- My rage, my anguish, all too plainly spoke
- What Zamti strove to hide: behold, my lord,
- The wretched father, he deserves your pity:
- So does my guiltless infant: punish me,
- And me alone: forgive me, dearest Zamti,
- Forgive a mother’s tenderness, forgive
- A wife that loves thee and would save thy son.
- I have forgiven thee, and, thank heaven, my king,
- The royal infant’s safe.
- ’Tis false; begone,
- And find him, traitor, or thou diest; atone
- For thy past crimes.
- The crime were to obey
- A tyrant, but my royal master’s voice
- Cries from the tomb, and bids me tell thee, Genghis,
- Thou art my conqueror, but not my king:
- Were Zamti born thy subject, he had been
- Most faithful to thee: I have sacrificed
- My son, and thinkest thou I can fear to die?
- [To the guard.
- Away with him.
- I have deserved thy anger, I alone
- Should feel thy vengeance: thou hast slain my king,
- And now my husband and my child must fall
- By thy destructive hand: inhuman tyrant,
- When will thy wrath be satisfied?
- Follow thy guilty husband: darest thou plead
- For mercy, thou reproach me?
- If ever I think of clemency,
- It must not be till ample reparation
- Is made for all my wrongs: you understand me.
- What means this fluttering heart, and wherefore thus
- Steals from my breast the involuntary sigh?
- Some power divine protects her: O my Octar,
- What secret charms have innocence and beauty,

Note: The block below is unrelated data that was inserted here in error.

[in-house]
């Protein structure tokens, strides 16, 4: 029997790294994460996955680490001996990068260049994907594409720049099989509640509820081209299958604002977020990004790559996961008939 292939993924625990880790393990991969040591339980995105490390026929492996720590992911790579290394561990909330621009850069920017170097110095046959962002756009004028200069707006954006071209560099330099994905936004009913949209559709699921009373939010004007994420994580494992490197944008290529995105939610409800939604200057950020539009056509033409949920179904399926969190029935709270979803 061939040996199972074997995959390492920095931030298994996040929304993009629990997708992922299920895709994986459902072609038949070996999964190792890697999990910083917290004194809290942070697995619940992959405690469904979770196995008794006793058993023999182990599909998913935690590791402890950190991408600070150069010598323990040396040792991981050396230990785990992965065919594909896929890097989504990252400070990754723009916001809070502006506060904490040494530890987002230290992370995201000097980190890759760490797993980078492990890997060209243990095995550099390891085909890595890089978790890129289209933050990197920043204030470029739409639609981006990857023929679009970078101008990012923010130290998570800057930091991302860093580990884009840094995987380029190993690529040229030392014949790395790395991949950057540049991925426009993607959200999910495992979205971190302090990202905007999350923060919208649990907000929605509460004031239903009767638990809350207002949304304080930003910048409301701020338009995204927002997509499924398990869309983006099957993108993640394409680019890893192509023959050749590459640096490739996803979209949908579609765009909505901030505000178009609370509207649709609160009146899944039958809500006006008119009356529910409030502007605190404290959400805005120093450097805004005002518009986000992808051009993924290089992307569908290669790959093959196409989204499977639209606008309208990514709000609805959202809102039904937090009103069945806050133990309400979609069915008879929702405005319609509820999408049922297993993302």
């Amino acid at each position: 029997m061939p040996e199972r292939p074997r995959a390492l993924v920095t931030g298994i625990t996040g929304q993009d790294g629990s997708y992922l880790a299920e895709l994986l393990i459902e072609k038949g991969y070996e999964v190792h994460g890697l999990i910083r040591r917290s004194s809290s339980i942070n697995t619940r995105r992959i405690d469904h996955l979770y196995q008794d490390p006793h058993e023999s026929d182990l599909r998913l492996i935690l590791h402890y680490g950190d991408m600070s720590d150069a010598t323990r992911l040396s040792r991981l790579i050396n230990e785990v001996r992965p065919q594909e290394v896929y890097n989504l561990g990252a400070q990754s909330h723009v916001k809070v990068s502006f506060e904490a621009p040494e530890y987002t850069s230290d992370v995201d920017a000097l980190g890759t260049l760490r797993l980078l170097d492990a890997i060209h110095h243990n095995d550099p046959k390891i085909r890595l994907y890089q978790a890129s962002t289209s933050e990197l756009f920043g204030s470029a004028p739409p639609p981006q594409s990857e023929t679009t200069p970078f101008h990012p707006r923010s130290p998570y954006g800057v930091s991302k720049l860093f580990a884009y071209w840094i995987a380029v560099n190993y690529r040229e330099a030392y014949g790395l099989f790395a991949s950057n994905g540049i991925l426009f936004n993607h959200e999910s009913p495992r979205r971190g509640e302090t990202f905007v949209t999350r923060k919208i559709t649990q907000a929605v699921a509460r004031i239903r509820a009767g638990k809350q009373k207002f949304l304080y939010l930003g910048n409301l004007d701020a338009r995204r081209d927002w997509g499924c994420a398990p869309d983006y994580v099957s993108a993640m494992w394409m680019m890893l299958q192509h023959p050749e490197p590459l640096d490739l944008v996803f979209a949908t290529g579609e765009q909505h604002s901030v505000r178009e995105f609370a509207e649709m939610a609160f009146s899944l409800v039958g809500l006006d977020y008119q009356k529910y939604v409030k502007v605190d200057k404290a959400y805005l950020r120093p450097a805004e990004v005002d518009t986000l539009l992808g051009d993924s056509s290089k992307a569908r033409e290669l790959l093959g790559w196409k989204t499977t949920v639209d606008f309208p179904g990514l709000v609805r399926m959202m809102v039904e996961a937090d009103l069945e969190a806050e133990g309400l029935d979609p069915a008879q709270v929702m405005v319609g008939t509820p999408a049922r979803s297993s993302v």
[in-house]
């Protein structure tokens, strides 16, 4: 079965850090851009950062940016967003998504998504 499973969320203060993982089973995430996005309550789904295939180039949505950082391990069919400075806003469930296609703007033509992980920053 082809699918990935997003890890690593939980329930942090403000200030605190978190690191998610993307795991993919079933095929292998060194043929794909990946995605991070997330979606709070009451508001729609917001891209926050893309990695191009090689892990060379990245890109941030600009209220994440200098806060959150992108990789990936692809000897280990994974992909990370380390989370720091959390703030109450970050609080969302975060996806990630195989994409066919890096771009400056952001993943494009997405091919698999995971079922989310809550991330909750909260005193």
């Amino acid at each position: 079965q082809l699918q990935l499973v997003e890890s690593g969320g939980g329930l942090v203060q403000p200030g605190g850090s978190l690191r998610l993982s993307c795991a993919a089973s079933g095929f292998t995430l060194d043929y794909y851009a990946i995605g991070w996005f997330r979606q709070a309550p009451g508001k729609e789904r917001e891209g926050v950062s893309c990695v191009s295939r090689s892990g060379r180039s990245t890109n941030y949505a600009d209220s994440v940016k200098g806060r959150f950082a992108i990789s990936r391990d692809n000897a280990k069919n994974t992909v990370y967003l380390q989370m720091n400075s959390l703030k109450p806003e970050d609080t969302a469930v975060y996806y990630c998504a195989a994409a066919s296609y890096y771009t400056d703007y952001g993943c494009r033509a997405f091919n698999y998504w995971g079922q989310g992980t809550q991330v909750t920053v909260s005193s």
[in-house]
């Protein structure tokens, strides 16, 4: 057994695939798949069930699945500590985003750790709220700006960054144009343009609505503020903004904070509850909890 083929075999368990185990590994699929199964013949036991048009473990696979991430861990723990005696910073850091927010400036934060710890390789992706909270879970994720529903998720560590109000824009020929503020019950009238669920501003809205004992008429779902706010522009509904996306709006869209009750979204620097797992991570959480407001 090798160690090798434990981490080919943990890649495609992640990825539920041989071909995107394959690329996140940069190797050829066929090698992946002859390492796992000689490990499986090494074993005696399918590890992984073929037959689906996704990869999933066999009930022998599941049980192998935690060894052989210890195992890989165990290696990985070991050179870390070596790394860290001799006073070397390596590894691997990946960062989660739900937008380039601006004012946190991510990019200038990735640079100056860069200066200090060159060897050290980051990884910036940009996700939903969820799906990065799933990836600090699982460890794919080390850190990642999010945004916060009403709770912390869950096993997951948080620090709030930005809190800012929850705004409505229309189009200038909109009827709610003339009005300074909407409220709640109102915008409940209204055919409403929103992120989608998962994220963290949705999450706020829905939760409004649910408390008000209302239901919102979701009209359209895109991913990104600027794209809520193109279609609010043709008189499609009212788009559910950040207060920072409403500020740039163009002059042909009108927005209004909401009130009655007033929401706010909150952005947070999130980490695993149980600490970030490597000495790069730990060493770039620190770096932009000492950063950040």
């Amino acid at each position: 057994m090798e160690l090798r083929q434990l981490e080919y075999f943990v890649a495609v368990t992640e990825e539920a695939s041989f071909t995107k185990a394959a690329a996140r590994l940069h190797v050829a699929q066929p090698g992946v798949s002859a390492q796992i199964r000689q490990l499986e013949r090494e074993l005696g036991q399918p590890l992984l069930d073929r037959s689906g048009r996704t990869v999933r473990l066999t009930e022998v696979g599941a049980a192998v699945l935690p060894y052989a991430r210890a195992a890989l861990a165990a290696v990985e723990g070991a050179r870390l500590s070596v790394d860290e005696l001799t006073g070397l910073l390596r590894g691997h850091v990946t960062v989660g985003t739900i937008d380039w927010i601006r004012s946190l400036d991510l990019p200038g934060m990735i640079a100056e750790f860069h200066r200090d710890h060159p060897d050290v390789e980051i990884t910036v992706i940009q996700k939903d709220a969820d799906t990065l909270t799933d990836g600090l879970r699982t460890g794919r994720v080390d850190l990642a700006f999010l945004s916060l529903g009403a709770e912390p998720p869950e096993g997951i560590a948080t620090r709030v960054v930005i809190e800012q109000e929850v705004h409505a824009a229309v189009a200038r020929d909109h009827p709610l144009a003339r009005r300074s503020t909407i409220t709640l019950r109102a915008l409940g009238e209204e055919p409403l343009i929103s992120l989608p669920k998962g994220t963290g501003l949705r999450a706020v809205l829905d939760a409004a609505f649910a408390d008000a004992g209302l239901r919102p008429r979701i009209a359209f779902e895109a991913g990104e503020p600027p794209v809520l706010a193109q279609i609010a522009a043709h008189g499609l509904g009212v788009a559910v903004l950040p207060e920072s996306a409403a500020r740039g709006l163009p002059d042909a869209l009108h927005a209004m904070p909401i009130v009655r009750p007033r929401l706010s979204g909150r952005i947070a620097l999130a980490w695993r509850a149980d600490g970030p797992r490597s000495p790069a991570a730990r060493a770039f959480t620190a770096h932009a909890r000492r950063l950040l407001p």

- That proud authority should thus submit
- To own their influence? I have lost myself
- And want a friend; O lend me thy kind counsel.
- Since I must speak, I’ll speak with freedom; know then
- This dangerous branch of a detested race
- Must be cut off, or we are not secure
- In our new conquest; victory’s best guard
- Is rigor; by severity alone
- Your power can be established. Time, my lord,
- Will bring back order and tranquillity;
- The people by degrees forget their wrongs,
- Or pardon them: you then may reign in peace.
- And can it be Idame, that proud beauty,
- Given to another, to my mortal foe!
- She merits not your pity, but your hate;
- I cannot, must not think you ever loved her;
- ’Twas but a short and momentary flame,
- That sparkled and expired; her cruel scorn,
- Her proud refusal, and the hand of time,
- Have quite extinguished it; she is no more
- To Genghis now than the ignoble wife,
- Of an abandoned traitor.
- He shall die;
- A slave! a rival!
- Wherefore lives he yet?
- Strike, and revenge thyself.